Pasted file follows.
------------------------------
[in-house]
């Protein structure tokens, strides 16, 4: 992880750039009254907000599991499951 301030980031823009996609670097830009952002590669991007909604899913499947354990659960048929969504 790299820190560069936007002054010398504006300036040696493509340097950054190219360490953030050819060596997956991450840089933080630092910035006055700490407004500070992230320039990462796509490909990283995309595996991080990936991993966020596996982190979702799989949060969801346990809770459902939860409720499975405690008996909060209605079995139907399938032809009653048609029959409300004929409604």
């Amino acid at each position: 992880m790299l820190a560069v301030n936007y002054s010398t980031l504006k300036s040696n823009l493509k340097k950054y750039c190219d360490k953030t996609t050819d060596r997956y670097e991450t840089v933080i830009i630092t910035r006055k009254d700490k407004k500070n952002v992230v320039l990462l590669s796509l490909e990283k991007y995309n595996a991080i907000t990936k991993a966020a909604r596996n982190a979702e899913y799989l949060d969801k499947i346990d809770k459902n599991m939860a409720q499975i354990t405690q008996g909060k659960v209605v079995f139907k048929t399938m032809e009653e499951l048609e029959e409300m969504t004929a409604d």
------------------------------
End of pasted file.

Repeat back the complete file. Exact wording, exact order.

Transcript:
[in-house]
């Protein structure tokens, strides 16, 4: 992880750039009254907000599991499951 301030980031823009996609670097830009952002590669991007909604899913499947354990659960048929969504 790299820190560069936007002054010398504006300036040696493509340097950054190219360490953030050819060596997956991450840089933080630092910035006055700490407004500070992230320039990462796509490909990283995309595996991080990936991993966020596996982190979702799989949060969801346990809770459902939860409720499975405690008996909060209605079995139907399938032809009653048609029959409300004929409604």
């Amino acid at each position: 992880m790299l820190a560069v301030n936007y002054s010398t980031l504006k300036s040696n823009l493509k340097k950054y750039c190219d360490k953030t996609t050819d060596r997956y670097e991450t840089v933080i830009i630092t910035r006055k009254d700490k407004k500070n952002v992230v320039l990462l590669s796509l490909e990283k991007y995309n595996a991080i907000t990936k991993a966020a909604r596996n982190a979702e899913y799989l949060d969801k499947i346990d809770k459902n599991m939860a409720q499975i354990t405690q008996g909060k659960v209605v079995f139907k048929t399938m032809e009653e499951l048609e029959e409300m969504t004929a409604d």